When you're a student pilot, your first couple of solo flights remain very close to your home airport. Basically, you get up in the air and do a couple laps around the landing pattern. This is meant to get you comfortable being in the plane by yourself, as well as help you gain confidence for the long solo flights.
The long solo is where you actually travel away from your airport and go somewhere else. This involves navigation, communication with air traffic control and many other moving parts. Honestly, it ends up being fairly overwhelming.
For my first long solo, I took off from Norwood, which is a great airport to the southwest of Boston. I was then set to fly due east over to Marshfield, right on the ocean, then take a right turn to head southeast, ultimately landing at Hyannis.
The takeoff went well, after which I turned due east to Marshfield, then southeast to Hyannis. That leg of the journey took me right over the water. I remember being absolutely captivated by the moment. I could see all of Cape Cod, the ocean and even Rhode Island off my right wing. Beautiful clear sky.
All of a sudden, I looked back and noticed the Hyannis airport off in the distance, getting larger and larger in front of me. I realized I had neglected to radio Hyannis Tower to let them know I was en route. Even worse, I completely forgot the radio frequency that I was given from the previous controller.
The good news is that I was taught to write all frequencies down on my kneeboard, so I glanced down at my notes, switched to the correct frequency and announced my intentions. Crisis averted.
One of the worst things you can do as a pilot is become distracted. When that happens, you lose your situational awareness, the recognition of what’s happening all around you. A distracted pilot is an ineffective and arguably dangerous pilot.
As investors, we need to maintain a good situational awareness of what’s happening around us and our portfolio. I often call this “market awareness” and it’s about having a good sense of what’s moving and why. It’s so easy to put on the blinders and forget that there’s a whole market moving around your positions!
So, how do you minimize distractions as an investor?
First, give yourself a focused time to get your priorities in line. Think through the things that you need to accomplish in a given week. Write them down and review them regularly.
I look at a lot of charts, hundreds if not thousands every day. It’s very easy to get caught in “stream of consciousness” mode, jumping mentally from one thing to the next with no real purpose in mind.
I developed a morning coffee routine with a set of charts that I review, in order, every day. I’ve learned that if I start every day with this process, I can more easily track trends and identify inflection points.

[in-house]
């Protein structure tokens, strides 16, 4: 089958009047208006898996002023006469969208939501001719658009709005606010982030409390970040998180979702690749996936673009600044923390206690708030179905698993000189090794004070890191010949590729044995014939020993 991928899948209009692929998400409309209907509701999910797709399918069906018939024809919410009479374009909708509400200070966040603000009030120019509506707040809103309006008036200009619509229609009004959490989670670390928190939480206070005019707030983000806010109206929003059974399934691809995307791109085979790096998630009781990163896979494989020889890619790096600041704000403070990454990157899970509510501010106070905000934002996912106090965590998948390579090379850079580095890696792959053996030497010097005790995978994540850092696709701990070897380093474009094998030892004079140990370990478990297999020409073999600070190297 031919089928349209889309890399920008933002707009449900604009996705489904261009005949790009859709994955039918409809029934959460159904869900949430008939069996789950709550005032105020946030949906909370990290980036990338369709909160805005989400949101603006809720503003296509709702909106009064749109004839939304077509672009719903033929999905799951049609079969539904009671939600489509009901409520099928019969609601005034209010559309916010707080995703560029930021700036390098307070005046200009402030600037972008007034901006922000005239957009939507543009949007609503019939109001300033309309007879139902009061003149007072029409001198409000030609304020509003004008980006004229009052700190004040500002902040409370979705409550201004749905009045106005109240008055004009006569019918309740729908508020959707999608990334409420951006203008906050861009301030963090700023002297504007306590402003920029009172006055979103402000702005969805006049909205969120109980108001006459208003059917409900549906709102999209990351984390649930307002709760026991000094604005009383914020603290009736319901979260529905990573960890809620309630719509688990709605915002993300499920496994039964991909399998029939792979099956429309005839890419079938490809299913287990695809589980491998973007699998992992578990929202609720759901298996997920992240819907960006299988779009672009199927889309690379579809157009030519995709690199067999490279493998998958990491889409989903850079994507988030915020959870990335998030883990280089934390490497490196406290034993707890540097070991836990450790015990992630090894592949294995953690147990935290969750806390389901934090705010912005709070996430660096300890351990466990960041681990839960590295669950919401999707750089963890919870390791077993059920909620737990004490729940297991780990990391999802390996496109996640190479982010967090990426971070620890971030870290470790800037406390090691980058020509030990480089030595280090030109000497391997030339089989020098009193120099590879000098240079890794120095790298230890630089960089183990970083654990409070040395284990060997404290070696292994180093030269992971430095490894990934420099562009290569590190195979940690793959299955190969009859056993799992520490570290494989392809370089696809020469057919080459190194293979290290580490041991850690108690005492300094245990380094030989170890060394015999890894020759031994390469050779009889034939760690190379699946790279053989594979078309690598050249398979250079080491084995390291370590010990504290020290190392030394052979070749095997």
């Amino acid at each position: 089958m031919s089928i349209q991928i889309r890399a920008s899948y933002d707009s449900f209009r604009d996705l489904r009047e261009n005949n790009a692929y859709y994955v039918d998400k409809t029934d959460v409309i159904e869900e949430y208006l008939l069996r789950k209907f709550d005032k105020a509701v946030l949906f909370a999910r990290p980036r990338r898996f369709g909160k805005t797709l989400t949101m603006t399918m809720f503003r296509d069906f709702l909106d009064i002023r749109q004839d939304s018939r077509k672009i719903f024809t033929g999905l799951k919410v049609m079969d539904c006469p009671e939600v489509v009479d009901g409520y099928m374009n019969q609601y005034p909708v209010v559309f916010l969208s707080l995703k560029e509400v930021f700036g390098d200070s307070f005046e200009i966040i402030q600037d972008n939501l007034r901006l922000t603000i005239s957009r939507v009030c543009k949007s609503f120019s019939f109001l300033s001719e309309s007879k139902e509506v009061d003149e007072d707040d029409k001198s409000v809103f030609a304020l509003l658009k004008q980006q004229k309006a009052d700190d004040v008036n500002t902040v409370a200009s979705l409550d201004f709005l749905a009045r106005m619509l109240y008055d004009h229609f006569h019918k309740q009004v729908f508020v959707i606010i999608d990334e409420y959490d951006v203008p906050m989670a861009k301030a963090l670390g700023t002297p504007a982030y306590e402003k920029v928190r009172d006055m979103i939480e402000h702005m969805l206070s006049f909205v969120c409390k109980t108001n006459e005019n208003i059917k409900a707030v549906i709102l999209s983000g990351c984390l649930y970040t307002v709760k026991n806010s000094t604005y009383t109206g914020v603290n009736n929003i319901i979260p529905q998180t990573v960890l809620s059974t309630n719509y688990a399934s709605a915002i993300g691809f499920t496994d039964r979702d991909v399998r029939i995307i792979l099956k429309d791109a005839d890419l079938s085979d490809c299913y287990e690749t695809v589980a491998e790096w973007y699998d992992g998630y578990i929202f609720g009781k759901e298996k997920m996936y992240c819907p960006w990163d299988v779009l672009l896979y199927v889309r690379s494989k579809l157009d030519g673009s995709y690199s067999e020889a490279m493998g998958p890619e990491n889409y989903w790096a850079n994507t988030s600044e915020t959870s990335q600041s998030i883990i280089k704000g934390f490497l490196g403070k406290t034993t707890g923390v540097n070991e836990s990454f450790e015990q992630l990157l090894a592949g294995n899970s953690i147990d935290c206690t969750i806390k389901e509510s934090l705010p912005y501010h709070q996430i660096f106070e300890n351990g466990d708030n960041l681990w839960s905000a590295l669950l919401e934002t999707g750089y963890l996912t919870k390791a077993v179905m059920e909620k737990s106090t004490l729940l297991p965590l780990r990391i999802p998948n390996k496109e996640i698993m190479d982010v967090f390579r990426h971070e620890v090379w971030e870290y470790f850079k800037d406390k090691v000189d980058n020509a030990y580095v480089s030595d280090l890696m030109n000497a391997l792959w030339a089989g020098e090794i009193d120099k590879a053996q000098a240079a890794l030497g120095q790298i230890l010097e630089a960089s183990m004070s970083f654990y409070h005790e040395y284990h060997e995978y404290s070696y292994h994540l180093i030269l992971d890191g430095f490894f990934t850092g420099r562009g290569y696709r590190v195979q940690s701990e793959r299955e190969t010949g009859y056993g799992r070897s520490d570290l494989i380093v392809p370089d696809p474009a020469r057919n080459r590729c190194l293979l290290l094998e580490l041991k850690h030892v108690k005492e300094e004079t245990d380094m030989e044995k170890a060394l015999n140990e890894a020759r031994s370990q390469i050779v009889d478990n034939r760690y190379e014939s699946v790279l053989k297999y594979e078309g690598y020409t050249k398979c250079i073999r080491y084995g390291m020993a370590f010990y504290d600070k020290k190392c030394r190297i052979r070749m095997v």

Every once in a while, I review all the charts in my daily list and look for ways that I can improve my process. Sometimes I’ll add a chart or two, and sometimes I’ll remove one that no longer speaks to me. More often than not, I don’t change anything and simply confirm that I’m looking at the right content every morning.
Second, have a solid plan for each day. Set it ahead of time and write it down.
I like to break down my daily schedule like a football game, with specific tasks laid out for pregame, each of the four quarters and a postgame period. This helps me to focus on my key priorities and keep coming back to the things that I know will be most valuable to my work.
Finally, don’t forget to take a step back once in a while. Don’t get so focused on your investment process, your trading plan and the flickering ticks of the markets that you forget why you put in all of that effort.
For me, I focus on things like music, mindfulness, my family, my faith. I never want to become so engrossed in my investment strategy that I neglect the things that are truly the most important in my life.
Distractions happen, for pilots as well as investors. Mindful investors minimize distractions by setting their priorities, developing a good daily plan and taking time to reflect on what’s most important.
David Keller, CMT
President, Sierra Alpha Research LLC
Disclaimer: This blog is for educational purposes only and should not be construed as financial advice. The ideas and strategies should never be used without first assessing your own personal and financial situation or without consulting a financial professional.
The author does not have a position in mentioned securities at the time of publication. Any opinions expressed herein are solely those of the author and do not in any way represent the views or opinions of any other person or entity.